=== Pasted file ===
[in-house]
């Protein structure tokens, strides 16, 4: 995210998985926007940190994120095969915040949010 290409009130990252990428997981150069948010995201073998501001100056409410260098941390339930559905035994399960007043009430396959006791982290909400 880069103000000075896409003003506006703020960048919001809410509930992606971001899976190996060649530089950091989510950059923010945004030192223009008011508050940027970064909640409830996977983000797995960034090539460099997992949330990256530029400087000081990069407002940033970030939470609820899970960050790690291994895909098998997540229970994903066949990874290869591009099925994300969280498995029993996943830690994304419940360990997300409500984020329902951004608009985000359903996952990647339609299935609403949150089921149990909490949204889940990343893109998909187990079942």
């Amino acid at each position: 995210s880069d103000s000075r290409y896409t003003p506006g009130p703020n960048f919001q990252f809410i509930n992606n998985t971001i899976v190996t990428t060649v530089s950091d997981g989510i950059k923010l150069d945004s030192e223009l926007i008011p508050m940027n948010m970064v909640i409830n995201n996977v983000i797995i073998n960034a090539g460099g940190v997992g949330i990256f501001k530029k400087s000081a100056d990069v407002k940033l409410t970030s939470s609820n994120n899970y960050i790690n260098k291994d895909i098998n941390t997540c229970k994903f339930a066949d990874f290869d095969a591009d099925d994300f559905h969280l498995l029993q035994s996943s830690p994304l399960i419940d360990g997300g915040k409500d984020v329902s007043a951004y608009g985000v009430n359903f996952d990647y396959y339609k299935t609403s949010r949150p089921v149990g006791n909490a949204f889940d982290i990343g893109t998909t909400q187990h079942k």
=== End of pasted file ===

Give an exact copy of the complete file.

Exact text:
[in-house]
């Protein structure tokens, strides 16, 4: 995210998985926007940190994120095969915040949010 290409009130990252990428997981150069948010995201073998501001100056409410260098941390339930559905035994399960007043009430396959006791982290909400 880069103000000075896409003003506006703020960048919001809410509930992606971001899976190996060649530089950091989510950059923010945004030192223009008011508050940027970064909640409830996977983000797995960034090539460099997992949330990256530029400087000081990069407002940033970030939470609820899970960050790690291994895909098998997540229970994903066949990874290869591009099925994300969280498995029993996943830690994304419940360990997300409500984020329902951004608009985000359903996952990647339609299935609403949150089921149990909490949204889940990343893109998909187990079942």
């Amino acid at each position: 995210s880069d103000s000075r290409y896409t003003p506006g009130p703020n960048f919001q990252f809410i509930n992606n998985t971001i899976v190996t990428t060649v530089s950091d997981g989510i950059k923010l150069d945004s030192e223009l926007i008011p508050m940027n948010m970064v909640i409830n995201n996977v983000i797995i073998n960034a090539g460099g940190v997992g949330i990256f501001k530029k400087s000081a100056d990069v407002k940033l409410t970030s939470s609820n994120n899970y960050i790690n260098k291994d895909i098998n941390t997540c229970k994903f339930a066949d990874f290869d095969a591009d099925d994300f559905h969280l498995l029993q035994s996943s830690p994304l399960i419940d360990g997300g915040k409500d984020v329902s007043a951004y608009g985000v009430n359903f996952d990647y396959y339609k299935t609403s949010r949150p089921v149990g006791n909490a949204f889940d982290i990343g893109t998909t909400q187990h079942k």